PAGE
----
Yucatan Before and After the Conquest, by Diego de Landa, tr. William Gates, , at sacred-texts.com
At times they sacrificed their own blood, cutting all around the ears in strips which they let remain as a sign. At other times they perforated their cheeks or the lower lip; again they made cuts in parts of the body, or pierced the tongue crossways and passed stalks through, causing extreme pain; again they cut away the superfluous part of the member, leaving the flesh in the form of cars. It was this custom which led the historian of the
At other times they practised a filthy and grievous sacrifice, hereby they gathered in the temple in a line, and each made a
The women made no similar effusions of blood, although they were very devout. Of every kind of animal obtainable, birds of the sky, animals of the earth, fishes of the sea, they used the blood to anoint the face of the demon; they also gave as presents whatever other thing they had. Of some animals they took out the heart and offered that; others were offered whole, some living, some dead, some raw, some cooked. They also made large offerings of bread and wine, and of all the kinds of food and drink they possessed.
To make these sacrifices in the courts of the temples there were erected certain tall decorated posts; and near the stairway of the temple there was a broad, round pedestal, and in the middle a stone, somewhat slender and four or five palms in height, set up; at the top of the temple stairs there was another similar one.
Apart from the festivals which they solemnized by the sacrifices of animals.. on occasions of great tribulation or need the priests or chilánes ordained the sacrifice of human beings. For this purpose all contributed, for the purchase of slaves. Some out of devotion gave their young sons. The victims were feted up to the day of the sacrifice, but carefully guarded that the. might not run away, or defile themselves by any carnal acts; then while they went from town to town with dances, the priests, the chilánes and the celebrants fasted.
When the day of the ceremony arrived, they assembled in the court of the temple; if they were to be pierced with arrows their bodies were stripped and anointed with blue, with a miter on the head. When they arrived before the demon, all the people went through a solemn dance with him around the wooden pillar, all with bows and arrows, and then dancing raised him upon it, tied him, all continuing to dance and took at him. The impure priest, ventured, ascended and whether it was mars or woman wounded the victim in the private parts with an arrow, and then descended and anointed the face of the demon with the blood he had drawn; then making a sign to the dancers, they began in order as they passed rapidly, dancing, to shoot an arrow to the victim's heart, shown by a white mark, and quickly made of his chest a single point, like a hedgehog of arrows.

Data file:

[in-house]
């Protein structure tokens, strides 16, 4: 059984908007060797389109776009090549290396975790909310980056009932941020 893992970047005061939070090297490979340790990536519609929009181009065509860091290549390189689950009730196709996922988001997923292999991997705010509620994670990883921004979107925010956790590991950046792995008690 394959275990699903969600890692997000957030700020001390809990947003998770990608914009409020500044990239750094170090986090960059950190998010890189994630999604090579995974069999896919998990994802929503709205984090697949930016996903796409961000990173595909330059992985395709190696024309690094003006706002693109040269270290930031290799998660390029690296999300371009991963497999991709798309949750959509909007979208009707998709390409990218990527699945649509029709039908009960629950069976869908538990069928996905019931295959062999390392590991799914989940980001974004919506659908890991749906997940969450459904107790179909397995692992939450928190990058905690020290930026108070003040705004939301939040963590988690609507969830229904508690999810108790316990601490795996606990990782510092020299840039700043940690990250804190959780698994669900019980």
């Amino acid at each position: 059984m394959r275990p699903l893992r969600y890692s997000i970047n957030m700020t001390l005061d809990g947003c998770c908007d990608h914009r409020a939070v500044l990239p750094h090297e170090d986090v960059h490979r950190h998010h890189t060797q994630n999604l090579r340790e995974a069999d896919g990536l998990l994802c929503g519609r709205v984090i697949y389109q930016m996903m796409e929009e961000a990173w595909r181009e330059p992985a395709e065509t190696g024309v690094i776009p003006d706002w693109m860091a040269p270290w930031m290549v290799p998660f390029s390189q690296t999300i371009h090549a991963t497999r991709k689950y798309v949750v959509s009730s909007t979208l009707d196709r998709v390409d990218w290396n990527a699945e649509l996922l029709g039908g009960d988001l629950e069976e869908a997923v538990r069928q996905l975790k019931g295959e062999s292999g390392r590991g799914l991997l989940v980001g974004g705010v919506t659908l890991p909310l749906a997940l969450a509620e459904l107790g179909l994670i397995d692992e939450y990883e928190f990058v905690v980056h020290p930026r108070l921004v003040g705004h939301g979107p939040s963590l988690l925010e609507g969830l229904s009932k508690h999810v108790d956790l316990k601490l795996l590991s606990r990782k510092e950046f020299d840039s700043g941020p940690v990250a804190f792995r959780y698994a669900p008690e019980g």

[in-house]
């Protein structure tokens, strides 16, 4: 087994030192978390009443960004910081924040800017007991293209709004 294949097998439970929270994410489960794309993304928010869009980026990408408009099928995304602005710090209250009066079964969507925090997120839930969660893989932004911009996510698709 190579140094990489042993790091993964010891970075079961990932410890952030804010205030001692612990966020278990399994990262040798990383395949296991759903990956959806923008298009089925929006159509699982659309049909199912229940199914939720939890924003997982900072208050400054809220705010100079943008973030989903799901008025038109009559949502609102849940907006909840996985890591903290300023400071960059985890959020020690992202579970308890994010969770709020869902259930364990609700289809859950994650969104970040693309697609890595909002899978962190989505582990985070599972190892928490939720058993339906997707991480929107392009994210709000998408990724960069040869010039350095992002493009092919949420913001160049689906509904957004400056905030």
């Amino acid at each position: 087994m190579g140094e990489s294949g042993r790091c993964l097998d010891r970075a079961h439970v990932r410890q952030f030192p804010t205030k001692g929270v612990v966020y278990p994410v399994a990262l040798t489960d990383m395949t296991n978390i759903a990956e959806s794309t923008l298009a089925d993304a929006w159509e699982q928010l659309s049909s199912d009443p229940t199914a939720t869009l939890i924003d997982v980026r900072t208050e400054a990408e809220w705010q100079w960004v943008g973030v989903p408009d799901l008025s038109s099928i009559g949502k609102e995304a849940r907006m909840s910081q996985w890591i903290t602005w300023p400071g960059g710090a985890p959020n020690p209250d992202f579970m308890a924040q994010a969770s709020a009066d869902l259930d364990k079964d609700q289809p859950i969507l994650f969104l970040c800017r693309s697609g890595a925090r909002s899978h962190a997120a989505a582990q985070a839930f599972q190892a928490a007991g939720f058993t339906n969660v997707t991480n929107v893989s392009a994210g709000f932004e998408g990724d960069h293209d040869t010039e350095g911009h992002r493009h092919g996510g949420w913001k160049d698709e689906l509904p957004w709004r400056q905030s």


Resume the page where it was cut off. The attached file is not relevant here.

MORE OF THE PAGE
If his heart was to be taken out, they conducted
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At times they performed this sacrifice on the stone situated on
and displayed them in the dances, as a mark of victory. At times they threw the victims alive into the well at Chichén Itzá, believing that they would come forth on the third day, even though they never did see them reappear.
49:* The above illustration, after a drawing by Ann Axtell Morris from a wall-painting at Chichén Itzá, is almost exactly reproduced on a repoussé gold piece recovered from the great cenote, in which the incision in the chest is also shown, of which we unfortunately cannot show a reproduction, but which may be seen on display at the Peabody Museum in Cambridge. A further striking similarity is also to be found in the illustration on page 21 of the Gomesta manuscript, apparently a death but not a sacrificial scene, where the man's body lies tied and prone (not supine) on a table, facing into the head of a serpent which stretches coiled almost as in the above picture. An identity of symbolism (which does not in the least have to indicate either origin or transmission, as a certain school seems to derive everything Maya straight from Egypt because of other similarities) is perhaps somewhat curiously present in the Chinese honorific expression for one's decease: "He has mounted the dragon," and invoked the great mystery.
The sacrificial flint knife, with inlaid mosaic handle representing two intertwined serpents, as shown on the next page, was also brought up from the sacred cenote at Chichén Itzá. It reproduced by courtesy of Mr. T. A. Willard, from his City of the Sacred Well.